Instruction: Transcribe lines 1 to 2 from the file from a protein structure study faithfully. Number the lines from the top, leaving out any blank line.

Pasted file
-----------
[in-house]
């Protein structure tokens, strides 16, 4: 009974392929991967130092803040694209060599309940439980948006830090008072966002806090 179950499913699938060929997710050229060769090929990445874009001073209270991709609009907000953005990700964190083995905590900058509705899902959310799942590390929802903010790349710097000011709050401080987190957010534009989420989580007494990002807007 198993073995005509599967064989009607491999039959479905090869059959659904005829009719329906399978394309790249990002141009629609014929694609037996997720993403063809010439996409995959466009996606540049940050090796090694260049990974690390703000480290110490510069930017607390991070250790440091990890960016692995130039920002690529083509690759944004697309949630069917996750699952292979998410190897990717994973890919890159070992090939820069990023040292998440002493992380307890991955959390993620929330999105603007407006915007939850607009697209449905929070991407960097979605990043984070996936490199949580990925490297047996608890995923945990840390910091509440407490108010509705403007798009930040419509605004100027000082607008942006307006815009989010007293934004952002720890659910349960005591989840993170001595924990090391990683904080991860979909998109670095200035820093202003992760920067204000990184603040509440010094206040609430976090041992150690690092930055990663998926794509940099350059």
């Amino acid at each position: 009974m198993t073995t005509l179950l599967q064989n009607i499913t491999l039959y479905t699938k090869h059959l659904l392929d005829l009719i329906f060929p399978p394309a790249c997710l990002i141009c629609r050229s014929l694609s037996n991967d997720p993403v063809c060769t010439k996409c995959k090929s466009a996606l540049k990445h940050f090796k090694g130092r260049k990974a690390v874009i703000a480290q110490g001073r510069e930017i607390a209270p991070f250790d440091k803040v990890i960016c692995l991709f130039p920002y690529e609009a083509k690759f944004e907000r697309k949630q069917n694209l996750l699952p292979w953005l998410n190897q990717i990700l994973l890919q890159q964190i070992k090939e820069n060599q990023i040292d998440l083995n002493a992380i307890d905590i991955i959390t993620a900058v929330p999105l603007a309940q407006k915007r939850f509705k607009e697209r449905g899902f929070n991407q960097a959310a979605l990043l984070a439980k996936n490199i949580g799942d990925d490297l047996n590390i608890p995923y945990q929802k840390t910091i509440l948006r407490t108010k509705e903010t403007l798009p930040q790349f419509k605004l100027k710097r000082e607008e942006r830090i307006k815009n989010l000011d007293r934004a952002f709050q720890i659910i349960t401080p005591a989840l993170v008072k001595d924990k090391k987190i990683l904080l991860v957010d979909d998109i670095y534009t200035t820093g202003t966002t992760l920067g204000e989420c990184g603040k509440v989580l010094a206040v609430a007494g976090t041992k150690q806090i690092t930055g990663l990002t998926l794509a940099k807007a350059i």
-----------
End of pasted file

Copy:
[in-house]
């Protein structure tokens, strides 16, 4: 009974392929991967130092803040694209060599309940439980948006830090008072966002806090 179950499913699938060929997710050229060769090929990445874009001073209270991709609009907000953005990700964190083995905590900058509705899902959310799942590390929802903010790349710097000011709050401080987190957010534009989420989580007494990002807007 198993073995005509599967064989009607491999039959479905090869059959659904005829009719329906399978394309790249990002141009629609014929694609037996997720993403063809010439996409995959466009996606540049940050090796090694260049990974690390703000480290110490510069930017607390991070250790440091990890960016692995130039920002690529083509690759944004697309949630069917996750699952292979998410190897990717994973890919890159070992090939820069990023040292998440002493992380307890991955959390993620929330999105603007407006915007939850607009697209449905929070991407960097979605990043984070996936490199949580990925490297047996608890995923945990840390910091509440407490108010509705403007798009930040419509605004100027000082607008942006307006815009989010007293934004952002720890659910349960005591989840993170001595924990090391990683904080991860979909998109670095200035820093202003992760920067204000990184603040509440010094206040609430976090041992150690690092930055990663998926794509940099350059």